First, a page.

So far things are looking good for Sex, Murder And A Double Latte. Orders from bookstores are strong and a few different publications have decided to review it. The only stumbling block my publicist has come across is that some critics steadfastly refuse to review chick-lit. Murder mysteries are fine but if the novel is sandwiched between a pink cover or weighted down with a sassy title they’ll pass, thank you very much.
I’m assuming the main concern is that chick-lit is escapist literature. For the most part that’s true. So are almost all murder mysteries. For that matter Steven King writes escapist literature (granted the place you escape to is kind of hellish and terrifying but I don’t think anyone reads him with hopes of getting new insights into life and the world we live in).
But many critics feel that Chick Lit takes the escapism factor a step too far. They point out that most Chick Lit books are about a woman who is unsatisfied with her job, worried about her weight and freaked out about not finding a man to share her life with. While I can honestly say that Sex, Murder And A Double Latte doesn’t deal with any of these issues I will admit that more often than not these are the main plot points of Chick Lit novels. But what I don’t understand is why these concerns are considered trivial. Do these reviewers understand that this is the stuff that has spawned the Prozac revolution?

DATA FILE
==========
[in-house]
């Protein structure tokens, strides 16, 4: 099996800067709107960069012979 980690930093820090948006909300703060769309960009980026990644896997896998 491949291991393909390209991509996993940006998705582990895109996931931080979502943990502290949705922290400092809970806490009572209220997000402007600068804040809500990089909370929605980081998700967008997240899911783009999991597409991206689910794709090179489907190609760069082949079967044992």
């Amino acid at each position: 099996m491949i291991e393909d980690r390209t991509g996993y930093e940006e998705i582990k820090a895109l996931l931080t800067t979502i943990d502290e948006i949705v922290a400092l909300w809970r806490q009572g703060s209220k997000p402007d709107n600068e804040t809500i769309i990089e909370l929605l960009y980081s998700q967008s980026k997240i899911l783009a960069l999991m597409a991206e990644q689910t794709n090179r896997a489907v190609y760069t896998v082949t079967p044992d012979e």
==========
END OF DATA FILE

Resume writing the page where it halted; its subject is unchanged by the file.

How many times have we watched friends throw themselves into abusive relationships because they’re afraid of being alone? How many millions are tempted to hit the bottle every time they step on a scale? How many gals fall into a low-lying depression because their boss bares a disturbing resemblance to Mussolini?
Typically a Chick Lit protagonist is one of these “neurotic” women who frets this kind of stuff. We are treated to her self-deprecating humor, we feel for her when she makes all the wrong choices based on her misguided priorities, and we see her slowly gain a better understanding of herself. By the end of the novel the protagonist is stronger, more independent, and she has learned to respect herself as a person; and while she may (or may not) have found a man to love she doesn’t need that relationship in order to be okay.
Before Bridget Jones these books were so few and far between that most women would have been hard pressed to even name one, let alone a publishing house that specialized in them. When they were written they were usually marketed as serious literature. The tone of these books was often much more serious and thus less appealing to the majority of women who could have most benefited from reading them. Now single thirty-somethings are less likely to compare themselves to social pariah’s and more likely to compare themselves to one of the women on Sex, And The City.
Call me crazy, but in my mind that’s not so trivial.
Sex, Murder And A Double Latte—May 2005